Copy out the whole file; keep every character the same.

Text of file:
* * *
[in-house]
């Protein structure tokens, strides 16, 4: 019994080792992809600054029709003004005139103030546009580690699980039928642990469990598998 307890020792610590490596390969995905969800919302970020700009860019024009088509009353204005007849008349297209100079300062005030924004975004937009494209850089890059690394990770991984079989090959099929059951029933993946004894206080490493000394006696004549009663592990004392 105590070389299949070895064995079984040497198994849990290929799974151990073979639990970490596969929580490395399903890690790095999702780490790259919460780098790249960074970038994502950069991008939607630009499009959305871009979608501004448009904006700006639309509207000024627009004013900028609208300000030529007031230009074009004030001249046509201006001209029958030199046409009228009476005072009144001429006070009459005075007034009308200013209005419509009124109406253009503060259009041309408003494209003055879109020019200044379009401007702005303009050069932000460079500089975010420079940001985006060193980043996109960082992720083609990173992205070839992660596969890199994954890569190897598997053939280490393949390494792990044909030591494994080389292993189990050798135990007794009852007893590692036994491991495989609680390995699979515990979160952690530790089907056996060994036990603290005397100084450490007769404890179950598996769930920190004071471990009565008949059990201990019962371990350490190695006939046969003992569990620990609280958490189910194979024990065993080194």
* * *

[in-house]
């Protein structure tokens, strides 16, 4: 019994080792992809600054029709003004005139103030546009580690699980039928642990469990598998 307890020792610590490596390969995905969800919302970020700009860019024009088509009353204005007849008349297209100079300062005030924004975004937009494209850089890059690394990770991984079989090959099929059951029933993946004894206080490493000394006696004549009663592990004392 105590070389299949070895064995079984040497198994849990290929799974151990073979639990970490596969929580490395399903890690790095999702780490790259919460780098790249960074970038994502950069991008939607630009499009959305871009979608501004448009904006700006639309509207000024627009004013900028609208300000030529007031230009074009004030001249046509201006001209029958030199046409009228009476005072009144001429006070009459005075007034009308200013209005419509009124109406253009503060259009041309408003494209003055879109020019200044379009401007702005303009050069932000460079500089975010420079940001985006060193980043996109960082992720083609990173992205070839992660596969890199994954890569190897598997053939280490393949390494792990044909030591494994080389292993189990050798135990007794009852007893590692036994491991495989609680390995699979515990979160952690530790089907056996060994036990603290005397100084450490007769404890179950598996769930920190004071471990009565008949059990201990019962371990350490190695006939046969003992569990620990609280958490189910194979024990065993080194």